CHARLESTON, W.Va. -- A federal judge has thrown out a suit brought by the United Mine Workers and a group of retired miners who are trying to preserve pension and health-care benefits for 10,000 active and retired Patriot Coal miners and their families.
U.S. District Judge Joseph R. Goodwin ruled in favor of Peabody Energy and Arch Coal after the companies sought to have the class-action suit dismissed.
The class-action lawsuit in federal court in Charleston was filed in October 2012 on behalf of the UMW and eight active and retired miners. Peabody and Arch, both based in St. Louis, were named as defendants.
The suit alleged that Peabody and Arch planned to transfer employees and benefit plan obligations to Patriot Coal "for the purposes of depriving" the employees and retirees of their benefits. The suit alleged that such a move is illegal under federal law.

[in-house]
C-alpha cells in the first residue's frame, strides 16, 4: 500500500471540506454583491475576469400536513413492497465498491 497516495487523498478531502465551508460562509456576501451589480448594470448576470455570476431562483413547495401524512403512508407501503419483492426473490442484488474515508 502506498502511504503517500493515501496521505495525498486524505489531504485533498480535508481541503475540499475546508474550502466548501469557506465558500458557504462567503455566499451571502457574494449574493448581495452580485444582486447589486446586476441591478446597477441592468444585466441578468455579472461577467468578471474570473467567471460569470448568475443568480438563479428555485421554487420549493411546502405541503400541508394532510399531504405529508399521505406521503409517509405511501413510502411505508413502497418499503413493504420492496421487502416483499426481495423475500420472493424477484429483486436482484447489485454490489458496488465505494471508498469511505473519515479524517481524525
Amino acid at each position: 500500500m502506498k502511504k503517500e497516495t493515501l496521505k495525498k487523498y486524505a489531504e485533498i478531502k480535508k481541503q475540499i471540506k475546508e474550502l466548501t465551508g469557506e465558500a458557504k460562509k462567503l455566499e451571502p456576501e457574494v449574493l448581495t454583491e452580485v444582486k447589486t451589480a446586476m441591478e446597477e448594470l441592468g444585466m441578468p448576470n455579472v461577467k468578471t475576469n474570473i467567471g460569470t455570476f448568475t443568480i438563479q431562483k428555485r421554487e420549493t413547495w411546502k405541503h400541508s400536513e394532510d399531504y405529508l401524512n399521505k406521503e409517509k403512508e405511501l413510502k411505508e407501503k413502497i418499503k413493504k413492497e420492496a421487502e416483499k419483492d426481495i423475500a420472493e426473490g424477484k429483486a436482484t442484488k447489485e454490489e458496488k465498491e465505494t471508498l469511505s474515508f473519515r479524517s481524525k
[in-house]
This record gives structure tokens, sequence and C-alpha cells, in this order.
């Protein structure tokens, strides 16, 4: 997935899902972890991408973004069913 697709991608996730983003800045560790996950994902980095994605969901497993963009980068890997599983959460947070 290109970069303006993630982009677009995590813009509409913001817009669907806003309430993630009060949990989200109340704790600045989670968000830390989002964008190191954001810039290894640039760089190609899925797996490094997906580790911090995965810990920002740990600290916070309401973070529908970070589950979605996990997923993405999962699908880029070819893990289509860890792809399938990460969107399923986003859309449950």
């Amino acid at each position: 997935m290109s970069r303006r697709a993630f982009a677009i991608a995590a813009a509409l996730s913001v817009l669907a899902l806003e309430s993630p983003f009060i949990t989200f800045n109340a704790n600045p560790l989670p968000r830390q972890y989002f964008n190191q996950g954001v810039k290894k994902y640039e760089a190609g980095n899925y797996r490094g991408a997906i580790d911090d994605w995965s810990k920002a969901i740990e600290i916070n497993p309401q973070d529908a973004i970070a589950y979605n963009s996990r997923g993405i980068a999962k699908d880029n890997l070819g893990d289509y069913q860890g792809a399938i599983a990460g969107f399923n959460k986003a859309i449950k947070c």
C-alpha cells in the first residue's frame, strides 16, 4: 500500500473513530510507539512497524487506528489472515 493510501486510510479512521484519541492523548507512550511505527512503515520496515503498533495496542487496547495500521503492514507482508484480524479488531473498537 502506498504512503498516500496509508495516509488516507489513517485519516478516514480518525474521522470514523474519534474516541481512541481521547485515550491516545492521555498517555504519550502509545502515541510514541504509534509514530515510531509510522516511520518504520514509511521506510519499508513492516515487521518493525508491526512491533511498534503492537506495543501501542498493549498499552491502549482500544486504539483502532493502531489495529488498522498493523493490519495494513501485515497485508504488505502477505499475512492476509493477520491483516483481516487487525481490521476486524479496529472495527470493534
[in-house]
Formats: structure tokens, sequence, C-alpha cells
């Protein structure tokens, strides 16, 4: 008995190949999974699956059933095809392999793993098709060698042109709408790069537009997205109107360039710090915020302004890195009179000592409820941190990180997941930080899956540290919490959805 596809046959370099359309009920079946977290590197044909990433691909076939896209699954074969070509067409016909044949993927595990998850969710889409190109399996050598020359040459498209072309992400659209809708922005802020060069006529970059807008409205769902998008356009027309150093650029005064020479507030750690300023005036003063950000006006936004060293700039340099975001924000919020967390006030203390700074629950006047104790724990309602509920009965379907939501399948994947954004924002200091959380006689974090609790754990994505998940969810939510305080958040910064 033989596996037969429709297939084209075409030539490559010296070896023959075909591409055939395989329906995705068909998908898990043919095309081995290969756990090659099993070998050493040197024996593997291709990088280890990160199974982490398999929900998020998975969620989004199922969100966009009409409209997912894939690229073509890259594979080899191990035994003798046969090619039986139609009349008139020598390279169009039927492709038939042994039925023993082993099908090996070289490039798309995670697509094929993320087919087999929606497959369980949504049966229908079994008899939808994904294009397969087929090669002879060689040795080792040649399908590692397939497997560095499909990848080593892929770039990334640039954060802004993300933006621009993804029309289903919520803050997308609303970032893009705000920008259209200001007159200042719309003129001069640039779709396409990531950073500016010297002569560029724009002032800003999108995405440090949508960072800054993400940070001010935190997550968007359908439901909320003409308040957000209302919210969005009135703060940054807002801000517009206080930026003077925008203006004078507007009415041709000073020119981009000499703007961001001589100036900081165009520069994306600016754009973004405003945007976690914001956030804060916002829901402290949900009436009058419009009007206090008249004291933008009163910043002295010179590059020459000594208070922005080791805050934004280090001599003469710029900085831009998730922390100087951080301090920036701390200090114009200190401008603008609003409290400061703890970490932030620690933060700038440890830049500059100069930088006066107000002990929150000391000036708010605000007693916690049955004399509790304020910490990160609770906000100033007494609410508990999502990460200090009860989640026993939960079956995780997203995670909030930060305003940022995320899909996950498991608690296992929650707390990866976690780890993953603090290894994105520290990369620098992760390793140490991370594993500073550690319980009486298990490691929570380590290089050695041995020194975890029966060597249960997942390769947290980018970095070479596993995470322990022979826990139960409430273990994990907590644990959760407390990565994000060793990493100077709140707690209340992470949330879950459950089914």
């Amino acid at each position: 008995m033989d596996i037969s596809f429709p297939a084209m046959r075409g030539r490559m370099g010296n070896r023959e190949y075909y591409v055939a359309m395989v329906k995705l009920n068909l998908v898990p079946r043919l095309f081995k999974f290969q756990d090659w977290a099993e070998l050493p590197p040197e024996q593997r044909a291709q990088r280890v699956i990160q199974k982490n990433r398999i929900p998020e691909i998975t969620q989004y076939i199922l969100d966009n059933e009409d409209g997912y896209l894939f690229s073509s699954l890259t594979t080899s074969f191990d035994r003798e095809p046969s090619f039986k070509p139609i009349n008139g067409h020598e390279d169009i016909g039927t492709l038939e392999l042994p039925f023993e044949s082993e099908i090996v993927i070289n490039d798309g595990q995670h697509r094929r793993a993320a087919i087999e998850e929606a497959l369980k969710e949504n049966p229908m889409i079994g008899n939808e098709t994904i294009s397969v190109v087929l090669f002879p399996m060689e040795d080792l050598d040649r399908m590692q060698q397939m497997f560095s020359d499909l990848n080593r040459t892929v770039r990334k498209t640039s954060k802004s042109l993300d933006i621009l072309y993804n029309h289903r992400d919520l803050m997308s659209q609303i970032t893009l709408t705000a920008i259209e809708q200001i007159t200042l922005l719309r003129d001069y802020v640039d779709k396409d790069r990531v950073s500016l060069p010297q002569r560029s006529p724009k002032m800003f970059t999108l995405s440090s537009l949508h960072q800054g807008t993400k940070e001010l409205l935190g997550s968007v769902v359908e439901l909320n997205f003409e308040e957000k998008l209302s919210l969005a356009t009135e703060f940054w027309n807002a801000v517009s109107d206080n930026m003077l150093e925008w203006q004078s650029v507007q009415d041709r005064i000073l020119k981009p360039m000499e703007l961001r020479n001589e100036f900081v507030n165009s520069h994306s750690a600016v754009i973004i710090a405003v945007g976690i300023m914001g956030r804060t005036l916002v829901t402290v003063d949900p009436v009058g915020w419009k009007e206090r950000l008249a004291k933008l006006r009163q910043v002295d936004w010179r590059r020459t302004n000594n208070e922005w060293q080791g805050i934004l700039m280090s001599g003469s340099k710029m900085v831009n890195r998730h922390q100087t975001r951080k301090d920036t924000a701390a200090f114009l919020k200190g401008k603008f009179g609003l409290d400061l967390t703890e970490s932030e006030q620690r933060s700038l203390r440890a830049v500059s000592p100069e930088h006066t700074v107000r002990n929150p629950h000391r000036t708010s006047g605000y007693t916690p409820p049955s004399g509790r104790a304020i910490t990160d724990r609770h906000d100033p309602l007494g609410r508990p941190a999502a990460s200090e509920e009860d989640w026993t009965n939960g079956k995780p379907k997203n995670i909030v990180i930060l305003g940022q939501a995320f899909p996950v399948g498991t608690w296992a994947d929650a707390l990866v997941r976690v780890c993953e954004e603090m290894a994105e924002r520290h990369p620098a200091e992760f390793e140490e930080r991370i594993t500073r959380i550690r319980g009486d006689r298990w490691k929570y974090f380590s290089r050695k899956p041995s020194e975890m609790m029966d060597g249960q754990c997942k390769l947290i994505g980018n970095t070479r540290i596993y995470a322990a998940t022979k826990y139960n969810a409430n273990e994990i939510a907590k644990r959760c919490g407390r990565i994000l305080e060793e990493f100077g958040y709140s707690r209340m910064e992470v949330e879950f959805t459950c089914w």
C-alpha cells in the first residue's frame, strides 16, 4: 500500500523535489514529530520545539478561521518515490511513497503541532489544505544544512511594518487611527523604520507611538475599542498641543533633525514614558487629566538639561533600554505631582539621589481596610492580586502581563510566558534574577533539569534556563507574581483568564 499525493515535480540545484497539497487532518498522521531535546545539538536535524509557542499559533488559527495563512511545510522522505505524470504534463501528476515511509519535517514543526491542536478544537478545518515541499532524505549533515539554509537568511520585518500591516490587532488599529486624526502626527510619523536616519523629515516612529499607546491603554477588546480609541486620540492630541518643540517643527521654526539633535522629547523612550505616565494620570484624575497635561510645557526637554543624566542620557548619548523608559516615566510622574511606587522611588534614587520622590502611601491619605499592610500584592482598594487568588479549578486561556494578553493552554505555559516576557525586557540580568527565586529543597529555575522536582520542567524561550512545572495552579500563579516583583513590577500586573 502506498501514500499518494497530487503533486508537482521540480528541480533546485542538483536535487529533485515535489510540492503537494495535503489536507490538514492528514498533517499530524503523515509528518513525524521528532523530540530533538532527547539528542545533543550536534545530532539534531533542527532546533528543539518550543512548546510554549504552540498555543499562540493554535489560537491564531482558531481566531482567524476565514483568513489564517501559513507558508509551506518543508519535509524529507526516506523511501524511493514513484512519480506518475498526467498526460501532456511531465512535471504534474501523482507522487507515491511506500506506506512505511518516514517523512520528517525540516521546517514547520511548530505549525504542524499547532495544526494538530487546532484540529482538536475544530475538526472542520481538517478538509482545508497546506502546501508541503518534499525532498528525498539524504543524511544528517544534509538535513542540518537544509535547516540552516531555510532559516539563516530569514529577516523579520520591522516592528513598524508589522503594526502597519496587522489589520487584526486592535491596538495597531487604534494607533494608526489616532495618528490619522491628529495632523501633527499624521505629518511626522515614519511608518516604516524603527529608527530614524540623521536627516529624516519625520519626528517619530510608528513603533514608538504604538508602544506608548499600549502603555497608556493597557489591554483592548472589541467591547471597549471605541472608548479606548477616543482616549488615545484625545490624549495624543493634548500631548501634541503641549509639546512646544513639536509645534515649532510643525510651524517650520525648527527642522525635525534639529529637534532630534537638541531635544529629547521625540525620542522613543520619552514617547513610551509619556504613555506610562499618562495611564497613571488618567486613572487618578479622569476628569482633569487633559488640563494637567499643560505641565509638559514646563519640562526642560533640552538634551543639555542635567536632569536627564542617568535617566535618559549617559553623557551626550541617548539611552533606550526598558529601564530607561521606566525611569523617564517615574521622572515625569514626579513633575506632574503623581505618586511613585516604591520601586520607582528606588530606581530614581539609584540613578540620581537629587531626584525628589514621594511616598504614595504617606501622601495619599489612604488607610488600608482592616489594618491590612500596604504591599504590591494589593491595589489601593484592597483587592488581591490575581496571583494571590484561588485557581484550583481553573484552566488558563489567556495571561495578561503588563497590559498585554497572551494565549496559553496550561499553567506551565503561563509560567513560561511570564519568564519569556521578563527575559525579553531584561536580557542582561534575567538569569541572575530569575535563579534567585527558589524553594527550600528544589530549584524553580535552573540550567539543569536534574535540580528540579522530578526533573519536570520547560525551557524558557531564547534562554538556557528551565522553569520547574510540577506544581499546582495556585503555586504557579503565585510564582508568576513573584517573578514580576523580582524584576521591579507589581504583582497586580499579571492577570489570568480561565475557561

In a 13-page ruling issued Friday, Goodwin said that actions by Peabody and Arch did not violate the federal Employee Retirement Income Security Act, or ERISA.
One provision of ERISA prohibits an employer from interfering with the attainment of any right to which employees may become entitled under a benefit plan covered by the law.
But Goodwin said that section of the law applies only to the individual rights of employees to attain benefits, not to the financial security of the plan as a whole.
"Here, the plaintiffs do not assert that the spin-off/sale of the subsidiaries interfered with their right to attain benefits," the judge wrote. "Instead, the plaintiffs argue their rights were interfered with because the sale/spin-off of the subsidiaries jeopardized the fund's capacity to pay their entitled benefits. However, courts have generally held that [ERISA] does not protect the financial stability of a pension fund."
In a footnote, though, Goodwin also noted that the situation could provide the miners with a cause of action under a separate law, the Coal Act, if the purpose of the moves that created Patriot was to evade benefit liability under that law. The miners and the UMW did not make such claims, however, the judge noted.